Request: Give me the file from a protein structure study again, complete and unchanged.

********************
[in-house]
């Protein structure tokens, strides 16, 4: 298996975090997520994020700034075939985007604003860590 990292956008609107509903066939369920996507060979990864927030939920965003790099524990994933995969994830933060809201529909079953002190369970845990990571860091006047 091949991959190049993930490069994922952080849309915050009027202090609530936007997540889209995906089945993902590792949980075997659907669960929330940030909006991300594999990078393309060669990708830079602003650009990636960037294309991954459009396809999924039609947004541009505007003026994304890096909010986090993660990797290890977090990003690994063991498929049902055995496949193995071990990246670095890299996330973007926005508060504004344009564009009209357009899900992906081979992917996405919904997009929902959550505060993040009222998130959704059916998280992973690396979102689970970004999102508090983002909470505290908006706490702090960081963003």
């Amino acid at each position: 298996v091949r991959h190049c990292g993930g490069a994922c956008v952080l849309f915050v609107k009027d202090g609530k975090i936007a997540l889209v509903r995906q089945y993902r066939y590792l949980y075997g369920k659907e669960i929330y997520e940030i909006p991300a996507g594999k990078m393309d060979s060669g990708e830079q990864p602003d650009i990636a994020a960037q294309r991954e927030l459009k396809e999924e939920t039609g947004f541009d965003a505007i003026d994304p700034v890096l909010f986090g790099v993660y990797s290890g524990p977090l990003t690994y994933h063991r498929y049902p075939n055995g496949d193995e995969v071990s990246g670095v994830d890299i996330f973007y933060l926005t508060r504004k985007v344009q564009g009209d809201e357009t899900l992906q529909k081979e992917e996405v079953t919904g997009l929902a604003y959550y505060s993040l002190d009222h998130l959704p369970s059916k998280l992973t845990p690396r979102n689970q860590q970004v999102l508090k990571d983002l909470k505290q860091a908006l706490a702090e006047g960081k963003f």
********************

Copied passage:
[in-house]
């Protein structure tokens, strides 16, 4: 298996975090997520994020700034075939985007604003860590 990292956008609107509903066939369920996507060979990864927030939920965003790099524990994933995969994830933060809201529909079953002190369970845990990571860091006047 091949991959190049993930490069994922952080849309915050009027202090609530936007997540889209995906089945993902590792949980075997659907669960929330940030909006991300594999990078393309060669990708830079602003650009990636960037294309991954459009396809999924039609947004541009505007003026994304890096909010986090993660990797290890977090990003690994063991498929049902055995496949193995071990990246670095890299996330973007926005508060504004344009564009009209357009899900992906081979992917996405919904997009929902959550505060993040009222998130959704059916998280992973690396979102689970970004999102508090983002909470505290908006706490702090960081963003």
């Amino acid at each position: 298996v091949r991959h190049c990292g993930g490069a994922c956008v952080l849309f915050v609107k009027d202090g609530k975090i936007a997540l889209v509903r995906q089945y993902r066939y590792l949980y075997g369920k659907e669960i929330y997520e940030i909006p991300a996507g594999k990078m393309d060979s060669g990708e830079q990864p602003d650009i990636a994020a960037q294309r991954e927030l459009k396809e999924e939920t039609g947004f541009d965003a505007i003026d994304p700034v890096l909010f986090g790099v993660y990797s290890g524990p977090l990003t690994y994933h063991r498929y049902p075939n055995g496949d193995e995969v071990s990246g670095v994830d890299i996330f973007y933060l926005t508060r504004k985007v344009q564009g009209d809201e357009t899900l992906q529909k081979e992917e996405v079953t919904g997009l929902a604003y959550y505060s993040l002190d009222h998130l959704p369970s059916k998280l992973t845990p690396r979102n689970q860590q970004v999102l508090k990571d983002l909470k505290q860091a908006l706490a702090e006047g960081k963003f």